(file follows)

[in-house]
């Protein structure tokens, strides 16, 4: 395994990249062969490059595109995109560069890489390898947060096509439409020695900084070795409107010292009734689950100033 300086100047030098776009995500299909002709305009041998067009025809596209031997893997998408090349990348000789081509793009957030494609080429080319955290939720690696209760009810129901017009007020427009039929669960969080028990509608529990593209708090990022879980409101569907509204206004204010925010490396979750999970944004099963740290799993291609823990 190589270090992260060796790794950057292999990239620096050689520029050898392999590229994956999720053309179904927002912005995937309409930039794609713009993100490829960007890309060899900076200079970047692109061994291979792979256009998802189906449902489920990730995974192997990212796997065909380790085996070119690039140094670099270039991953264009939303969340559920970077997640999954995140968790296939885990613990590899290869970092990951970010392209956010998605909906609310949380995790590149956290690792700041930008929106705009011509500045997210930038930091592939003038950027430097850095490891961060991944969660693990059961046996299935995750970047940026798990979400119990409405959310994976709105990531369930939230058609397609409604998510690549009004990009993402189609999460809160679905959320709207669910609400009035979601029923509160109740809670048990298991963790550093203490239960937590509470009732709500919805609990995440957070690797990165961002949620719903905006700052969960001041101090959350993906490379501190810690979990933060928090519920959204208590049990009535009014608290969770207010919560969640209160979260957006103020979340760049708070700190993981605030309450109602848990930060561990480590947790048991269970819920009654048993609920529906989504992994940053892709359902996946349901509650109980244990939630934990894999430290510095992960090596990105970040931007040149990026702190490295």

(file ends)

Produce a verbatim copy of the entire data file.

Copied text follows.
[in-house]
């Protein structure tokens, strides 16, 4: 395994990249062969490059595109995109560069890489390898947060096509439409020695900084070795409107010292009734689950100033 300086100047030098776009995500299909002709305009041998067009025809596209031997893997998408090349990348000789081509793009957030494609080429080319955290939720690696209760009810129901017009007020427009039929669960969080028990509608529990593209708090990022879980409101569907509204206004204010925010490396979750999970944004099963740290799993291609823990 190589270090992260060796790794950057292999990239620096050689520029050898392999590229994956999720053309179904927002912005995937309409930039794609713009993100490829960007890309060899900076200079970047692109061994291979792979256009998802189906449902489920990730995974192997990212796997065909380790085996070119690039140094670099270039991953264009939303969340559920970077997640999954995140968790296939885990613990590899290869970092990951970010392209956010998605909906609310949380995790590149956290690792700041930008929106705009011509500045997210930038930091592939003038950027430097850095490891961060991944969660693990059961046996299935995750970047940026798990979400119990409405959310994976709105990531369930939230058609397609409604998510690549009004990009993402189609999460809160679905959320709207669910609400009035979601029923509160109740809670048990298991963790550093203490239960937590509470009732709500919805609990995440957070690797990165961002949620719903905006700052969960001041101090959350993906490379501190810690979990933060928090519920959204208590049990009535009014608290969770207010919560969640209160979260957006103020979340760049708070700190993981605030309450109602848990930060561990480590947790048991269970819920009654048993609920529906989504992994940053892709359902996946349901509650109980244990939630934990894999430290510095992960090596990105970040931007040149990026702190490295």